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      Decentralization and health resources transfer to local governments in Burkina Faso: A SWOT analysis among health care decision makers


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          Background and Aims

          In line with the decentralization policy, in 2009, the central government of Burkina Faso issued a decree to transfer health resources to local governments for fulfilling their new responsibilities in health care provision. The first stage of this health care decentralization process involved the basic health care facilities, composed of primary health care facilities, maternities, dispensaries, maternal and child health centers, and essential drugs depots.

          This study seeks to explore the strengths, weaknesses, opportunities, and threats (SWOT) associated with the health resources transfer in Burkina Faso, from the perspective of decision makers.


          We used a qualitative research approach. We conducted 17 semistructured interviews with 17 representatives of key decision‐making groups, in August to December 2017 in Burkina Faso. The participants included mayors of municipalities, health district managers, policy decision makers, and donors/partners. The data collected were subjected to a directed qualitative content analysis, and the SWOT framework was used to select themes and codes for the analysis.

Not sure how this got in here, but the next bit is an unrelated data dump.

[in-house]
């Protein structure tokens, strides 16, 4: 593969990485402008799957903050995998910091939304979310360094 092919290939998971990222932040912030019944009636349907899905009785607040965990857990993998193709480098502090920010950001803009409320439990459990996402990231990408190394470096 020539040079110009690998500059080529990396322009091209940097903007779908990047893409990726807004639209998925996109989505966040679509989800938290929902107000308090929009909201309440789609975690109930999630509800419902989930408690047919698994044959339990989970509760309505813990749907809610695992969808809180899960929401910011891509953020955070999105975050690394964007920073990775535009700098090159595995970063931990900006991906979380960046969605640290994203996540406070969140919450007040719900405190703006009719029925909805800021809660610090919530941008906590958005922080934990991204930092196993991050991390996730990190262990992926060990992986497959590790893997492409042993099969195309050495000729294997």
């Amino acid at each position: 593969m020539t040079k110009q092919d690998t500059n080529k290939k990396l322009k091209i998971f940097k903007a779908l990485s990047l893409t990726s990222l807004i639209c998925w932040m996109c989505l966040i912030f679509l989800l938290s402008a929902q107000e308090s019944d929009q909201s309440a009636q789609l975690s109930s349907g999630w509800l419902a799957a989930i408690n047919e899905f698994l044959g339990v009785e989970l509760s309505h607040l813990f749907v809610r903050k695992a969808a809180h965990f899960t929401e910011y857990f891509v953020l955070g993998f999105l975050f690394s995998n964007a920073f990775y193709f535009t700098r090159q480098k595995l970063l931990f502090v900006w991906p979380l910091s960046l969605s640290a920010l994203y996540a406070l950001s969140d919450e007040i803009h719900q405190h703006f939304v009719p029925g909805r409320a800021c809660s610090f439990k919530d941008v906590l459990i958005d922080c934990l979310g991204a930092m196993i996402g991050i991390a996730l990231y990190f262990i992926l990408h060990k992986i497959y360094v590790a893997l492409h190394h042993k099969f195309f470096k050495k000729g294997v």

The most cited strength was the improvement of local governance, which also creates the opportunity for an enhanced partnership and decentralized cooperation. As expected, however, the limited financial capacity of local governments is an important weakness. Furthermore, misuse of financial resources threatens the resources transfer. Recommendations to improve decentralization and health resources transfer included effective enforcement of decentralization's laws and policies, strengthening local governments' capacities, adequate funding, and evaluation of the resources transfer process.


          An analysis of the preconditions for a successful resources transfer is needed to provide guidance to policy.

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          Most cited references 23

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          Reforming the health sector in developing countries: the central role of policy analysis.

           John Walt,  L Gilson (1994)